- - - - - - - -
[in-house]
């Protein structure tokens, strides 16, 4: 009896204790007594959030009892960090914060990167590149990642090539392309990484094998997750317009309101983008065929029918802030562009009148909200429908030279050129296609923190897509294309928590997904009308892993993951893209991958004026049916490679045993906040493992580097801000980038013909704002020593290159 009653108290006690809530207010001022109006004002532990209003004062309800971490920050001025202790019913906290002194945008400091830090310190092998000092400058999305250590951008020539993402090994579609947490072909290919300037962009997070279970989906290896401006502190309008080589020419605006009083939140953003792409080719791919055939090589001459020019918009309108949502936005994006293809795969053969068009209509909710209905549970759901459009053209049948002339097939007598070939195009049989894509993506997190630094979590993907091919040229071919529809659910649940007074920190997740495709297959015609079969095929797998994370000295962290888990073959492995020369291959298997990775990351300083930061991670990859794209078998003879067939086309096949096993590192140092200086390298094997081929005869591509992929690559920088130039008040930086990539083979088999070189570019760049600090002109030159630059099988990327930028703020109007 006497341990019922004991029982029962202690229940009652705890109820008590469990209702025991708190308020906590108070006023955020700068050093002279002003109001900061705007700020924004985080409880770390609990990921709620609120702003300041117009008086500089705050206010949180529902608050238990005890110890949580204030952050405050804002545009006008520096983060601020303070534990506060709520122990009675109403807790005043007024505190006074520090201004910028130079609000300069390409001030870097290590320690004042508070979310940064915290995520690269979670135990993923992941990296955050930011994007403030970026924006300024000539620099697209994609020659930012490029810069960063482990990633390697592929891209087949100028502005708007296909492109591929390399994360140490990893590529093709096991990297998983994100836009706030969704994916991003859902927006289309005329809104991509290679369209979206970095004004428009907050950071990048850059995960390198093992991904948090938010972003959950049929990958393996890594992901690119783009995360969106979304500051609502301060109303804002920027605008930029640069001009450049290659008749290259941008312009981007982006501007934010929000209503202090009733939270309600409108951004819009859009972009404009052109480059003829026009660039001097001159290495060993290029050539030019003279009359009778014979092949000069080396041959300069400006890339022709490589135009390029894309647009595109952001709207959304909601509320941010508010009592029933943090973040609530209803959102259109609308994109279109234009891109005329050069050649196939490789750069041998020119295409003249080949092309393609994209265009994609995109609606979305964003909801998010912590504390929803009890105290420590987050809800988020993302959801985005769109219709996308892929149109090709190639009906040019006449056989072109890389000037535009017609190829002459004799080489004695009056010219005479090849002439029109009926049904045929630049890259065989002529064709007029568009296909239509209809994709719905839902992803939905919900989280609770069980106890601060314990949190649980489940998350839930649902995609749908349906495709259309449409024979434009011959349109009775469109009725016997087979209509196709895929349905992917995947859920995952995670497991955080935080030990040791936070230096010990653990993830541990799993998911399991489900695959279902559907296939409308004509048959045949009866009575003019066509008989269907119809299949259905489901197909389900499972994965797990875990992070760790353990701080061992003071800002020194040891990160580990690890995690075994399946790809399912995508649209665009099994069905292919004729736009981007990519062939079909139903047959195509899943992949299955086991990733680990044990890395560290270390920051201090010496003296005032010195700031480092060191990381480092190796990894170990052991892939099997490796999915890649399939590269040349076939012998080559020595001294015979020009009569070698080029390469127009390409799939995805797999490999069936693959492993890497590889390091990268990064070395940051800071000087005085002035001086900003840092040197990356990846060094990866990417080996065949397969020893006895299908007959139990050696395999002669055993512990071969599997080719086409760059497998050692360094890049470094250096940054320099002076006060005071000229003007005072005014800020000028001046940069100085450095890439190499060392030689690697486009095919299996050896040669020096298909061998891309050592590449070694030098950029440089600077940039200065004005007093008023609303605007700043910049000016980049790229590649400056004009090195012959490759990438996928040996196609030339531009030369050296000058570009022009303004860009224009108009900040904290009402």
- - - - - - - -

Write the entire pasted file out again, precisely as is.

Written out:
[in-house]
């Protein structure tokens, strides 16, 4: 009896204790007594959030009892960090914060990167590149990642090539392309990484094998997750317009309101983008065929029918802030562009009148909200429908030279050129296609923190897509294309928590997904009308892993993951893209991958004026049916490679045993906040493992580097801000980038013909704002020593290159 009653108290006690809530207010001022109006004002532990209003004062309800971490920050001025202790019913906290002194945008400091830090310190092998000092400058999305250590951008020539993402090994579609947490072909290919300037962009997070279970989906290896401006502190309008080589020419605006009083939140953003792409080719791919055939090589001459020019918009309108949502936005994006293809795969053969068009209509909710209905549970759901459009053209049948002339097939007598070939195009049989894509993506997190630094979590993907091919040229071919529809659910649940007074920190997740495709297959015609079969095929797998994370000295962290888990073959492995020369291959298997990775990351300083930061991670990859794209078998003879067939086309096949096993590192140092200086390298094997081929005869591509992929690559920088130039008040930086990539083979088999070189570019760049600090002109030159630059099988990327930028703020109007 006497341990019922004991029982029962202690229940009652705890109820008590469990209702025991708190308020906590108070006023955020700068050093002279002003109001900061705007700020924004985080409880770390609990990921709620609120702003300041117009008086500089705050206010949180529902608050238990005890110890949580204030952050405050804002545009006008520096983060601020303070534990506060709520122990009675109403807790005043007024505190006074520090201004910028130079609000300069390409001030870097290590320690004042508070979310940064915290995520690269979670135990993923992941990296955050930011994007403030970026924006300024000539620099697209994609020659930012490029810069960063482990990633390697592929891209087949100028502005708007296909492109591929390399994360140490990893590529093709096991990297998983994100836009706030969704994916991003859902927006289309005329809104991509290679369209979206970095004004428009907050950071990048850059995960390198093992991904948090938010972003959950049929990958393996890594992901690119783009995360969106979304500051609502301060109303804002920027605008930029640069001009450049290659008749290259941008312009981007982006501007934010929000209503202090009733939270309600409108951004819009859009972009404009052109480059003829026009660039001097001159290495060993290029050539030019003279009359009778014979092949000069080396041959300069400006890339022709490589135009390029894309647009595109952001709207959304909601509320941010508010009592029933943090973040609530209803959102259109609308994109279109234009891109005329050069050649196939490789750069041998020119295409003249080949092309393609994209265009994609995109609606979305964003909801998010912590504390929803009890105290420590987050809800988020993302959801985005769109219709996308892929149109090709190639009906040019006449056989072109890389000037535009017609190829002459004799080489004695009056010219005479090849002439029109009926049904045929630049890259065989002529064709007029568009296909239509209809994709719905839902992803939905919900989280609770069980106890601060314990949190649980489940998350839930649902995609749908349906495709259309449409024979434009011959349109009775469109009725016997087979209509196709895929349905992917995947859920995952995670497991955080935080030990040791936070230096010990653990993830541990799993998911399991489900695959279902559907296939409308004509048959045949009866009575003019066509008989269907119809299949259905489901197909389900499972994965797990875990992070760790353990701080061992003071800002020194040891990160580990690890995690075994399946790809399912995508649209665009099994069905292919004729736009981007990519062939079909139903047959195509899943992949299955086991990733680990044990890395560290270390920051201090010496003296005032010195700031480092060191990381480092190796990894170990052991892939099997490796999915890649399939590269040349076939012998080559020595001294015979020009009569070698080029390469127009390409799939995805797999490999069936693959492993890497590889390091990268990064070395940051800071000087005085002035001086900003840092040197990356990846060094990866990417080996065949397969020893006895299908007959139990050696395999002669055993512990071969599997080719086409760059497998050692360094890049470094250096940054320099002076006060005071000229003007005072005014800020000028001046940069100085450095890439190499060392030689690697486009095919299996050896040669020096298909061998891309050592590449070694030098950029440089600077940039200065004005007093008023609303605007700043910049000016980049790229590649400056004009090195012959490759990438996928040996196609030339531009030369050296000058570009022009303004860009224009108009900040904290009402």